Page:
Colorado Gov. John Hickenlooper opposed legalization when it appeared on the ballot in 2012. Ever since, however, he has promised to honor the wishes of voters and uphold the law they passed.
That doesn’t mean he’s changed his mind about the wisdom of marijuana reform, apparently. During a gubernatorial debate Oct. 6, the Democratic governor said it would be “reckless” for other states to follow the lead of his own.
“I would view it as reckless before we see what the consequences are,” Hickenlooper said during the debate against his GOP challenger, Bob Beauprez. “I think for us to do that without having all the data – there is not enough data, and to a certain extent you could say it was reckless.”
Beauprez agreed with Hickenlooper’s assessment.
The governor tried to dance around his own comments for a few minutes, insisting he hadn’t said what he had just said, only to give up and acknowledge that he thinks legalization was reckless in Colorado, too.
“I’m not saying it was reckless, because I’ll get quoted everywhere,” he said. “But if it was up to me, I wouldn’t have done it, right. I opposed it from the very beginning. All right, what the hell – I’ll say it was reckless.”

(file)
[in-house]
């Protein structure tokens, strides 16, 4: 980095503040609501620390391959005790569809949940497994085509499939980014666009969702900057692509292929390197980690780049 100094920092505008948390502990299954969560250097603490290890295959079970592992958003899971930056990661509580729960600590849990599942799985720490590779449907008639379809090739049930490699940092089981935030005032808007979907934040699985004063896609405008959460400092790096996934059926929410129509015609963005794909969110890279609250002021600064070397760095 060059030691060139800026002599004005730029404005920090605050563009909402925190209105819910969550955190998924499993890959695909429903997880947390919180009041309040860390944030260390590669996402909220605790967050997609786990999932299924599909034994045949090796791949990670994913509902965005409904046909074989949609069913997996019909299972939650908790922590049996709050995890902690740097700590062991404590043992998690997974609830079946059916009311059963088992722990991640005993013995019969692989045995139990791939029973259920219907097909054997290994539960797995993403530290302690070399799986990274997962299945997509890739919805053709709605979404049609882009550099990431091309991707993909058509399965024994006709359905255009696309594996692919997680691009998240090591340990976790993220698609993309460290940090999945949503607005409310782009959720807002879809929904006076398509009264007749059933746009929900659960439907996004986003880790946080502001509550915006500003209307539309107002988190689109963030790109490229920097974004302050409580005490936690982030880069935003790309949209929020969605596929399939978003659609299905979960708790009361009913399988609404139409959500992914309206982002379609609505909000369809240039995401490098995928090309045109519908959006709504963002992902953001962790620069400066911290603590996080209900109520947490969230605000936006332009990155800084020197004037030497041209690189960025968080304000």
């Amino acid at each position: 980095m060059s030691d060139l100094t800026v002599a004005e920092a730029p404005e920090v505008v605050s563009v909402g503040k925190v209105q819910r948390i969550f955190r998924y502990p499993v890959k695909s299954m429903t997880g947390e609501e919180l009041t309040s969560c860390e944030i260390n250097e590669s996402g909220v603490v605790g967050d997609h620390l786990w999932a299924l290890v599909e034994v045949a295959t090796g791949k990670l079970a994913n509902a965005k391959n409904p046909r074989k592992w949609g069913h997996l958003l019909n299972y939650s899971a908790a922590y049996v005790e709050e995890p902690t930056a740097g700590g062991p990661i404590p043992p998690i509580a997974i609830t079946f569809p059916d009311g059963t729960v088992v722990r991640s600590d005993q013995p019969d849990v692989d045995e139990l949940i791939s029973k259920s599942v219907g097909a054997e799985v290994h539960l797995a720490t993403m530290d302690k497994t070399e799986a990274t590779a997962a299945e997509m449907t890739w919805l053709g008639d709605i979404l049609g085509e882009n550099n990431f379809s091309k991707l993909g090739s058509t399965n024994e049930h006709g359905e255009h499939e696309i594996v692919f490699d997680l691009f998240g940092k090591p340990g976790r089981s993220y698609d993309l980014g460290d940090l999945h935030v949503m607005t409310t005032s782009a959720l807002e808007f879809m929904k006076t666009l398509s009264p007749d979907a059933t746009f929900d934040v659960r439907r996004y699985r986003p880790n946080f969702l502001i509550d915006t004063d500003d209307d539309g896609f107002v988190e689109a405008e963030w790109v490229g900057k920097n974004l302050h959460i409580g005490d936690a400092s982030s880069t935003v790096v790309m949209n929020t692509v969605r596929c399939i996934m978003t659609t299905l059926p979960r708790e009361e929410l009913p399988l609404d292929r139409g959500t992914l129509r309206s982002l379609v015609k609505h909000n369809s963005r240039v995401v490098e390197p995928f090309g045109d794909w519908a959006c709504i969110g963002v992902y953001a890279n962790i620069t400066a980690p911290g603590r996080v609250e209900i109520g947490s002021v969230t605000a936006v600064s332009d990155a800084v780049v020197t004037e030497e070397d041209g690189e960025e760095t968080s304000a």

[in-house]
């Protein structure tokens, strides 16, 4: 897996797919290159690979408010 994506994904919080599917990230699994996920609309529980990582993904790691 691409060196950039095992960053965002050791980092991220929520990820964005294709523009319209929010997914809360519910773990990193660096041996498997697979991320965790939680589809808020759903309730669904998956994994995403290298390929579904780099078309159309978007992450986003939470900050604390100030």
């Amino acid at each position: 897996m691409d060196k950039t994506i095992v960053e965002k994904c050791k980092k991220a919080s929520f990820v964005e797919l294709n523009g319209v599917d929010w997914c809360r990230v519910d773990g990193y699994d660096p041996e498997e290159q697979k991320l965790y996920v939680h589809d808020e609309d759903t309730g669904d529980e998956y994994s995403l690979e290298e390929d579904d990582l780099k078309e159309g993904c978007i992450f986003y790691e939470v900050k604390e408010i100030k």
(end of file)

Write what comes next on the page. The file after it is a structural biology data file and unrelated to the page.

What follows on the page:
Hickenlooper may simply have been trying to outscore his opponent on a red meat conservative issue. The governor’s public positions have generally been supportive of reform since it took effect.
But the comments aren’t helpful. Voters in Oregon, Alaska, and Washington, D.C., will vote on legalization in early November. Indications suggest the ballot initiative will pass in all three places, while at least a few cities in Michigan are also likely to pass reform.
After the debate, Hickenlooper’s spokeswoman, Kathy Green, tried to walk back some of his remarks.
“In the face of inaction from the federal government, Colorado voters had no choice but to act on their own,” Green said. “While the governor believes it was reckless for Colorado to be the first state to violate federal drug laws, it is clear that Colorado voters saw no other choice – and we are committed to carrying out their will, as democracy demands.”
Hickenlooper fought Colorado’s legalization initiative in 2012, though not with much zeal. Once it took effect, he said he wouldn’t interfere and would carry out the new law.
He isn’t the only governor to argue that Colorado shouldn’t have legalized. New Jersey Gov. Chris Christie, a Republican, has repeatedly pointed to Colorado as proof the state is an ungovernable nightmare thanks to legal weed.
Polls say otherwise. Though support has dropped in the months since the first pot shops opened, more people continue to back the law than oppose it. Some polls suggest most Coloradans still favor legalization.